In this Issue:
"Hosting the debate" is an important role for NAFEMS. As an independent body amongst the engineering analysis community with no vested commercial interest in any particular technical solution, we are one of the few places where everyone involved can meet on truly neutral territory. So it is no real surprise that fruitful and meaningful discussions often take place during the events that we hold. This was highly evident during a round table discussion towards the end of the 2003 NAFEMS World Congress in Orlando, when several large industrial players – such as Boeing and Airbus – who are most usually to be found locked in fierce competition with one another, joined forces to urge the different engineering analysis software vendors to significantly improve the ways in which data and models can be shared between different applications. A similar theme emerged during another productive discussion at the end of a recent seminar arranged jointly with ESA.
Of course there are many and varied business reasons which will hinder the delivery of efficient solutions for data exchange between analysis packages. "Who owns the problem?", especially given the myriad of different software products that can be purchased. Is there a real commercial driver for a vendor to develop an excellent set of tools to convert data to the format of a competitor, and would doing so heighten the risk that his customers would find it easier to swap to an alternative package? And what of the various translators that are available to translate a model from one data deck format to another – don’t these offer a viable solution? It’s clear from the NAFEMS events that I’ve witnessed that many of the thought leaders in industry don’t think so.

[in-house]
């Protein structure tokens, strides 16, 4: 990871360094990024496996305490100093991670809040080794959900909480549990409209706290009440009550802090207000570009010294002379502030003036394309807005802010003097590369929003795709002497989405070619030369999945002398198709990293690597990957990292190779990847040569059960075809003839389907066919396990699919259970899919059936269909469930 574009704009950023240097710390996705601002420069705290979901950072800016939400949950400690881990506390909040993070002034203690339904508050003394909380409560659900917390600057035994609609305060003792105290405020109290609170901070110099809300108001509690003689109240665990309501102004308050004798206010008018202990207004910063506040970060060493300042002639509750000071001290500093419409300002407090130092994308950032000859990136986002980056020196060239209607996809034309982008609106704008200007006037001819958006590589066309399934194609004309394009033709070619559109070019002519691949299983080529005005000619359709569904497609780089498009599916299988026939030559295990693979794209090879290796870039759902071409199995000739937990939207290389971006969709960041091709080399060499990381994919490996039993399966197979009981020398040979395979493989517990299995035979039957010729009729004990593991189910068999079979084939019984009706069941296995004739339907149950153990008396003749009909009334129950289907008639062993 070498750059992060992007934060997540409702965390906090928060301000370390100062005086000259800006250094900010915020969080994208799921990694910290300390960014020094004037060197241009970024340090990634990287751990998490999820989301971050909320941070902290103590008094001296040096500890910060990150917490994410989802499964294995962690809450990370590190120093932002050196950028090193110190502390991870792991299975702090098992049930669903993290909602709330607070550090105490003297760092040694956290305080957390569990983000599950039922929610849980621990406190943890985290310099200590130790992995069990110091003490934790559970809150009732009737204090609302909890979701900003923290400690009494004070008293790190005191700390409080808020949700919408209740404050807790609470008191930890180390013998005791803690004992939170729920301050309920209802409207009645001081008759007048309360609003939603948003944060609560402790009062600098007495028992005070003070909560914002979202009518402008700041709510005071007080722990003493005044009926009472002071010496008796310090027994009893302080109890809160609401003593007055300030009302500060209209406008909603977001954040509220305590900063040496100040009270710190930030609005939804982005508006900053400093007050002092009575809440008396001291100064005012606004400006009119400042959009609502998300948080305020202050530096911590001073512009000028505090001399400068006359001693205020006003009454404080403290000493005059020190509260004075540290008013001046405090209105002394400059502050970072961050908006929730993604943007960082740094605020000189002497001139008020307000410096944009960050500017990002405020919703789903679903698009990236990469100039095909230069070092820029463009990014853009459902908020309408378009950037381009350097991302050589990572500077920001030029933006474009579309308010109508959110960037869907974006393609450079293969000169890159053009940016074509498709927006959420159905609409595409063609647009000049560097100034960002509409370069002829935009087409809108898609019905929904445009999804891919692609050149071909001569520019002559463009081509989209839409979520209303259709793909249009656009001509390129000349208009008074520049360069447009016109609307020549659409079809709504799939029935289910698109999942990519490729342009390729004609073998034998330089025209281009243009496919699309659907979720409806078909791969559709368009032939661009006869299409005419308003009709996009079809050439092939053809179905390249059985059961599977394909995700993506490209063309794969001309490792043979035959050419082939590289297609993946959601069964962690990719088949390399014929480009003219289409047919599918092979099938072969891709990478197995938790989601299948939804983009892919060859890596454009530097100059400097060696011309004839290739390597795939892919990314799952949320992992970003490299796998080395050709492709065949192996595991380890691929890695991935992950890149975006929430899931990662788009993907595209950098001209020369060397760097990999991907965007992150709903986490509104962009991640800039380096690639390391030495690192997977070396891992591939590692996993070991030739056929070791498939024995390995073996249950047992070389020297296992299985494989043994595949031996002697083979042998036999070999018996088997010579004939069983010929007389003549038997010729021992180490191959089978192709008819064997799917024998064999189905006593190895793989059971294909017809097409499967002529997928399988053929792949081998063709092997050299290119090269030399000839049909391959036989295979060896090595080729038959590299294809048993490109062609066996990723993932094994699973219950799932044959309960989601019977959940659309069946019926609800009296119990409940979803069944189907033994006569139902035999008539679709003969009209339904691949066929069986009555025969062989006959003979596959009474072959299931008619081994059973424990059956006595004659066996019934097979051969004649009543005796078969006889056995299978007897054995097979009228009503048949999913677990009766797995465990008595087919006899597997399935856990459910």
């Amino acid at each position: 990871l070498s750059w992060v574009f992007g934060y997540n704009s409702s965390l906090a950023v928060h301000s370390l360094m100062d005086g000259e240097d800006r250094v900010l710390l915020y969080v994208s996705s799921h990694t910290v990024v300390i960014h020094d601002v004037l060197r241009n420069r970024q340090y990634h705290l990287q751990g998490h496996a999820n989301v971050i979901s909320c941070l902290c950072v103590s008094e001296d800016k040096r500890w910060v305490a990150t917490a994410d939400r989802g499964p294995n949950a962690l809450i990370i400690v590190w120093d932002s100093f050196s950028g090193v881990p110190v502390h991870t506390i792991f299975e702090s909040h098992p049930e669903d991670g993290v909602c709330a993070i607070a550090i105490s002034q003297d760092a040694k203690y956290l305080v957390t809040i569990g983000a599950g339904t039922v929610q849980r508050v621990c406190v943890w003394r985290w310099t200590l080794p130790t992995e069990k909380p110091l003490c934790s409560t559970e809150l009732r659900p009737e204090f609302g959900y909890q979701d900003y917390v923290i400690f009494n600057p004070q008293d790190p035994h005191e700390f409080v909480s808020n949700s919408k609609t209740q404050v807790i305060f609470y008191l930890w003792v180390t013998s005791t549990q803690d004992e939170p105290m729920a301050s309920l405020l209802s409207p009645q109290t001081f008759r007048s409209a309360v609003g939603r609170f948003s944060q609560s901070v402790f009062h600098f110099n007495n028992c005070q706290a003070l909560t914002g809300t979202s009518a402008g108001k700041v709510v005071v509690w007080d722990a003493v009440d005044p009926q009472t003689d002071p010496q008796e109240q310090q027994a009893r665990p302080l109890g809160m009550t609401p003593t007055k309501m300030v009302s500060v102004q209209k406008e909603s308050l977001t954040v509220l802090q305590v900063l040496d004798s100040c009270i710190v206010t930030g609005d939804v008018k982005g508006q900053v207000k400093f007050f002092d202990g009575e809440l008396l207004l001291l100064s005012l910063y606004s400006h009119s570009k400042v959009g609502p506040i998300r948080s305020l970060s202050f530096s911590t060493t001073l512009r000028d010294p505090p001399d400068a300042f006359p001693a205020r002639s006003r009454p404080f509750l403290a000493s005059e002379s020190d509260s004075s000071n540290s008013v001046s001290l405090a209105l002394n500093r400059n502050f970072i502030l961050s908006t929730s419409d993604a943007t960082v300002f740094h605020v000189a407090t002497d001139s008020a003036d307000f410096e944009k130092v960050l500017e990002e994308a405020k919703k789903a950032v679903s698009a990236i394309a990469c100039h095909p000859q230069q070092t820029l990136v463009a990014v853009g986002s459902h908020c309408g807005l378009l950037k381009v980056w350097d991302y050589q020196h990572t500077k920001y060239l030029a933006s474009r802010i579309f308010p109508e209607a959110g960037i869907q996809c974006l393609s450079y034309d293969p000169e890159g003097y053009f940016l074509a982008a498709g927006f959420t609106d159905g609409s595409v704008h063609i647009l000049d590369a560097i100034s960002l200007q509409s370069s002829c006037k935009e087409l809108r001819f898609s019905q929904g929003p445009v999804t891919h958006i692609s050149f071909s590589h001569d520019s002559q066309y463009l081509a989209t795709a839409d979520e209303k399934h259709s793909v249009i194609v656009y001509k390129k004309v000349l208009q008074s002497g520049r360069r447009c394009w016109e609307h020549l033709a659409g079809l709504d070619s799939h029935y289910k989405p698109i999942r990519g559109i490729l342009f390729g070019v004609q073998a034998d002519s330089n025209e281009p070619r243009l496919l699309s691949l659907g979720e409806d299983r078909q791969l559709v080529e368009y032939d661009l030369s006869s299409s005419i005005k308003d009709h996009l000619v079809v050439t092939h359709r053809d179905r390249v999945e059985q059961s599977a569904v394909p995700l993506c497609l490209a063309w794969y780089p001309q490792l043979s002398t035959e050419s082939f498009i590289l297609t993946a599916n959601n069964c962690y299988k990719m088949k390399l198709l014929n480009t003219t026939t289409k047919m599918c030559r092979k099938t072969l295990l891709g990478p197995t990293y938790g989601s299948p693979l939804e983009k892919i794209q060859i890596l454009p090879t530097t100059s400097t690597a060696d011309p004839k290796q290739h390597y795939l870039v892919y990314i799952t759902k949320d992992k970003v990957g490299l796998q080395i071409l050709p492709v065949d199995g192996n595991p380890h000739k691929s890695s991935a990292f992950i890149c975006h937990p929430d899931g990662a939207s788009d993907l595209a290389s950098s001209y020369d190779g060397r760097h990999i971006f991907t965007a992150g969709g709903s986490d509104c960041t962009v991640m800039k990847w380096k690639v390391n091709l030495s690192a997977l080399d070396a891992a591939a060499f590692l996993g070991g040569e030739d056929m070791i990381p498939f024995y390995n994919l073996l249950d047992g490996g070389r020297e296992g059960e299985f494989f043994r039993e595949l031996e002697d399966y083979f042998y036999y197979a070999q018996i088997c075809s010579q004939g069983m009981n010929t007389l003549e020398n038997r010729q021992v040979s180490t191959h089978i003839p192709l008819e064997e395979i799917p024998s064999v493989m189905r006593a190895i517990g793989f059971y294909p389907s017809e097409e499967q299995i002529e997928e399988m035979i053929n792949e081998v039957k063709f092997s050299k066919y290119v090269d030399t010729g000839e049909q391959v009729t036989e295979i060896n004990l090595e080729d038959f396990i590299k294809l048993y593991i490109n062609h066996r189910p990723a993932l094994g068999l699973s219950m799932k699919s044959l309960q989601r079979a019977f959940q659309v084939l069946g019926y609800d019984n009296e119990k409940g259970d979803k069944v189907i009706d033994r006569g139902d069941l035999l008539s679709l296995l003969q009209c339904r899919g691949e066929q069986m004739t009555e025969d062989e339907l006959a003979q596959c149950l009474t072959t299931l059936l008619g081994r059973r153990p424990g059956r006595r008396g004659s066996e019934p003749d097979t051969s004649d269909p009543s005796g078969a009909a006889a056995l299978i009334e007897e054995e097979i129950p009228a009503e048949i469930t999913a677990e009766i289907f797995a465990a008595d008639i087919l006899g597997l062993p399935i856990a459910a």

At the ESA seminar, one of the issues associated with this discussion was how the agenda should be set for future software developments. Of course we live in a commercial world and so the marketplace rules supreme, but how do customers of different software products unite and make certain that they give a clear message to those that want to hear what the market wants? Perhaps this is an area where NAFEMS has more work to do.
Nevertheless, it is clear from some of the articles that we see in this issue of BENCHmark, such as the development of tools to simulate aquaplaning, and the report on findings of the Multiphysics sector of FENet, that complex applications are already benefiting from better communication between CFD and FEA packages. These benefits could yet develop into the necessary business driver to provide the impetus for generating improved communication between all engineering analysis tools.